Not forgotten WWII veterans interviewed for class project |

Not forgotten WWII veterans interviewed for class project

by Scott Neuffer
Shannon Litz/The Record-Courier

The generation that defeated fascism with their grit and courage is being immortalized by members of the digital generation.

Last week at Meneley Elementary School, the era of the iPod met the era of the phonograph as students of Krystal Koontz’s third-grade class interviewed four World War II veterans for a class project called “The Spirit of ’45.”

“There are not many living World War II veterans, and we would like to celebrate and honor those who are still living,” Koontz explained. “The project was to interview veterans focusing on the character traits such as bravery, honor, loyalty, friendship, and courage. These are all themes in many books we read in class and in character traits in our novels. We wanted to connect the Spirit of ’45 to learning. We also wanted the students to feel connected to our community and give back to our veterans by showing appreciation and honor for their sacrifices.”

The project began with a hero’s welcome. On April 23, students sang patriotic songs for retired Marine Capt. Jim Ellis, who was a fighter pilot in the war effort.

“He brought his medals, pictures, and silk maps that he used, and many stories of honor, dedication, and sacrifice,” Koontz said. “After the interview the students all shook his hand and gave hugs. I overheard him tell his daughter, ‘This has been the best day of my life.’ That comment was the point — to allow our students the opportunity to show honor and respect to these veterans while we still can.”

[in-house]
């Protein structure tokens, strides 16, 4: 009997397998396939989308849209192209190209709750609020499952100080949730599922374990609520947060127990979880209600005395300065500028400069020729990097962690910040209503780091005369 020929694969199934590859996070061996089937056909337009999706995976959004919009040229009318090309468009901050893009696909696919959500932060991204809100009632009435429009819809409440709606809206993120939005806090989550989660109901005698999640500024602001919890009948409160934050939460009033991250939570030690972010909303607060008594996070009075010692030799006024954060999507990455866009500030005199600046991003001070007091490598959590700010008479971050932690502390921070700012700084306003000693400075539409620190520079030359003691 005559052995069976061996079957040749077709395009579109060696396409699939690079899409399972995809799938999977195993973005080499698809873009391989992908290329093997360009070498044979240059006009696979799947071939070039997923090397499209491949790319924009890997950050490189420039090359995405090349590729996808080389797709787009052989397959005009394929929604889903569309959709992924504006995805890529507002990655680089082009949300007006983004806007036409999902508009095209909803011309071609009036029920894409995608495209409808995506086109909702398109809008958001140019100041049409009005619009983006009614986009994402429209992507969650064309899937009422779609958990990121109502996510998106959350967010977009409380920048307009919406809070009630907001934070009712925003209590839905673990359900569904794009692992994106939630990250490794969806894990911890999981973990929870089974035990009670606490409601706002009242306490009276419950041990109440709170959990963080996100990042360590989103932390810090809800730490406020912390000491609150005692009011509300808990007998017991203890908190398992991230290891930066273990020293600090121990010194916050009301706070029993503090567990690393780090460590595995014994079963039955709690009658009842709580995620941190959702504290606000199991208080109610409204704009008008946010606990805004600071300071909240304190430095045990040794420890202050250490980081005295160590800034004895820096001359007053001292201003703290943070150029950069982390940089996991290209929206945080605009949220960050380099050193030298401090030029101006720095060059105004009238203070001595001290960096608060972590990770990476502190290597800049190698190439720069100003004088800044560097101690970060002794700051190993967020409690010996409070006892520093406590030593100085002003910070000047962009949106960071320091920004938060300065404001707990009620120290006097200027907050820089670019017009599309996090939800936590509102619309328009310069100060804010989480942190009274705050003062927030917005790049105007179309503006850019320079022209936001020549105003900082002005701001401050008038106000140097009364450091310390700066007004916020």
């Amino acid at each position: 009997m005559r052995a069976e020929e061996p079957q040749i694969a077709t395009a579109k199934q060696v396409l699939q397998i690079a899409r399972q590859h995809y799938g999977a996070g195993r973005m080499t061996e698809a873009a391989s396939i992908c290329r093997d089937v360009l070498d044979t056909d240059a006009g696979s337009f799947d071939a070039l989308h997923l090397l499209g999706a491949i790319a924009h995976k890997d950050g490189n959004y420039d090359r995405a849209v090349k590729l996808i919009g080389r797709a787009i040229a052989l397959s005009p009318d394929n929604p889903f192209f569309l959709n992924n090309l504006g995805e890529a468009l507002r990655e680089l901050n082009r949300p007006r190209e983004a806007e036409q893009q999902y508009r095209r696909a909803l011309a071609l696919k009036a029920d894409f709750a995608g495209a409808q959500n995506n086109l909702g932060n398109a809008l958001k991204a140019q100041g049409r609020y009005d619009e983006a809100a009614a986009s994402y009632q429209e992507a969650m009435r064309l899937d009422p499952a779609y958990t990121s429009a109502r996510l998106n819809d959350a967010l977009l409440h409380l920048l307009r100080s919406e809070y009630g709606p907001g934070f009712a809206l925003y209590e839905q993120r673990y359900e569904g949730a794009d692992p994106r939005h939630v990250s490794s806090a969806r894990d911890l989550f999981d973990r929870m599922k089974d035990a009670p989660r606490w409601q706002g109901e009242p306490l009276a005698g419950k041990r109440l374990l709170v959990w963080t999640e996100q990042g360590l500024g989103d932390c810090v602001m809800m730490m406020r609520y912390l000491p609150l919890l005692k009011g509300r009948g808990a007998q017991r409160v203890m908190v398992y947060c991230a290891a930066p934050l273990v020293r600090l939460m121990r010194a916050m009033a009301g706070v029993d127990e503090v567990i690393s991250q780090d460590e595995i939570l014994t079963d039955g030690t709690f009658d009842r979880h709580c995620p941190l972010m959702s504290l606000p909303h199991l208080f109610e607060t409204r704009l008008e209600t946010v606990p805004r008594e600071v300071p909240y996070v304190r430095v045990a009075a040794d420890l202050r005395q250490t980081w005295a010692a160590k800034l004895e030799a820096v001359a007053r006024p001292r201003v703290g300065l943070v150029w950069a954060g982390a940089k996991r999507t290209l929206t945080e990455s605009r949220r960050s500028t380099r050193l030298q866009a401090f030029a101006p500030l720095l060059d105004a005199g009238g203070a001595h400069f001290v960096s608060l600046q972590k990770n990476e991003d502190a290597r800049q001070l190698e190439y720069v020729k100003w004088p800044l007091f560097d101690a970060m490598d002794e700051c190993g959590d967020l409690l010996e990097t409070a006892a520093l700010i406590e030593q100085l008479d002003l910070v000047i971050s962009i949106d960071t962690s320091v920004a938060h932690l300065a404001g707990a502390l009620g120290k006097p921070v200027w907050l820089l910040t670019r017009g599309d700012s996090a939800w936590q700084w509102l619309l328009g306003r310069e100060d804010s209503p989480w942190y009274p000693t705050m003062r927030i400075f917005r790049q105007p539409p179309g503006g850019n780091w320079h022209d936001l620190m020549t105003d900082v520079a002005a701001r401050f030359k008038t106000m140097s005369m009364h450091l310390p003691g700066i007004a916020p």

On April 25, the class welcomed Pfc. Jim Schramm, Pfc. John Campbell, and Sgt. Rico Petretti, all who served in the Army during the war.

“We started by giving the gentlemen a parade,” said Koontz. “The students stood in a line wearing their red, white, and blue tie-dyed shirts, holding homemade signs reading, ‘Thank you for our freedom,’ waving flags, and clapping as these heroes walked past them.”

Koontz described it as a moment the staff and students will never forget.

“I think all of the adults were crying,” she said.

The third-graders then teamed up with fifth-graders for the interviews, splitting into groups. The fledging journalists took notes as the veterans relayed stories of the many battles across the globe that eventually defeated the Axis Powers.

The students were later tasked with converting their notes into narrative accounts of the war.

After the interviews, third-graders held a cupcake social. Each veteran sat down at a table with students.

“I saw a lot of hugs, autograph signing, and handshaking,” said Koontz.

Third-grader Cheyenne McCormick summed up the emotional impact of the project:

“I got to meet real heroes and tell them thank you.”